“Not long ago, it was all done by adult [medicine] subspecialists,” he said. “A pediatric pulmonologist today is much better at his craft than he was twenty years ago. So, not only is pediatric medicine more team-oriented, but everyone on the team is doing it better. It’s no longer the old doctor who heads up the team and says this is the way we have always done it and this is how we are going to do it.”
Tools & Drugs
One of the greatest improvements in medicine for children is the availability of tools that are miniaturized for procedures on babies and machines that accommodate the needs of babies’ bodies.
Soutter has been in pediatric surgery for more than 25 years now. He routinely performs appendectomies and circumcisions, and operates on everything from hernias to cancers and a torrent of other afflictions in newborns and teenagers. Until recently, he had no tools but the ones used on adults, and, in fact, it was the advent of minimally invasive surgery techniques for adults that brought about an investment in tools for surgeries that left smaller scars and required less downtime.
“Tool manufacturers simply did not make them,” he said.
Areas still exist that lag behind, such as, flexible cameras and scopes and instruments for robotic surgeries that are proving to be effective in some fields, Soutter said. Nonetheless, many miniaturized surgical and other medical tools are available now, in addition to pediatric ports for catheters, pediatric X-ray machines that use less radiation, and heart pumps and other machines to accommodate a baby’s needs during heart surgery or breathing interventions. Blood tests are efficiently performed on tiny amounts of blood—when not much can be drawn—and there are tiny cuffs and tubes and ampules for drugs, as well as child-sized pads for CPR. MUSC’s new children’s hospital will be perfectly child-sized, said Atz, and that is an exciting development. In addition, technology, in the form of telemedicine, has made the care of subspecialists available to children in rural areas, which were previously starved of pediatric care.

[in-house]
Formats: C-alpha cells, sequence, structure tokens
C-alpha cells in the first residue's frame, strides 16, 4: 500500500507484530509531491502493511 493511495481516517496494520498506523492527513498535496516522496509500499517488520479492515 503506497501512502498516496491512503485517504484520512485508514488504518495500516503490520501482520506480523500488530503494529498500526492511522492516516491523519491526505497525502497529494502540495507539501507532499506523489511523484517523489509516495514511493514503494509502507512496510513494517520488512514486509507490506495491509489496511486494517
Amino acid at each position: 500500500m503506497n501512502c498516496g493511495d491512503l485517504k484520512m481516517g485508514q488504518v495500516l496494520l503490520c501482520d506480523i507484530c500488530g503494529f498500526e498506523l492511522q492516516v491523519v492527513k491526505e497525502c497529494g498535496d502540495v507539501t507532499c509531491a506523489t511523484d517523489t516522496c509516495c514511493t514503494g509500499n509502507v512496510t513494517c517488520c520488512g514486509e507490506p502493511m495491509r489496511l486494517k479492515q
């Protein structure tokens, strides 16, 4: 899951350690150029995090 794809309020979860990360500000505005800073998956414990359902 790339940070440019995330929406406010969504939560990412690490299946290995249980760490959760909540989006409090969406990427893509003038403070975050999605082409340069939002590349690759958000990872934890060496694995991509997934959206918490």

On the other hand, such progress has not yet touched pharmacology. Drugs are still largely made and approved for use in adults, then simply applied in lower dosages to children, even though some of their pathways and processes are different (for example, livers and kidneys). The margin of error in the administration of a drug to a child may be different and is certainly narrower.
“It requires investment in time, people and a team to make sure that a margin of error is lived well within,” Scheurer said.
But, even there, improvements in awareness and education are guiding doctors better, as are the availability and exchange of information between healthcare practitioners, families, and educators. Overall, doctors agree that pediatrics is a new world today.
“Our ability to become aware of the things that influence our children’s health is better than it has ever been,” said Scheurer, “and the access to knowledge puts us in a position to improve children’s health remarkably.”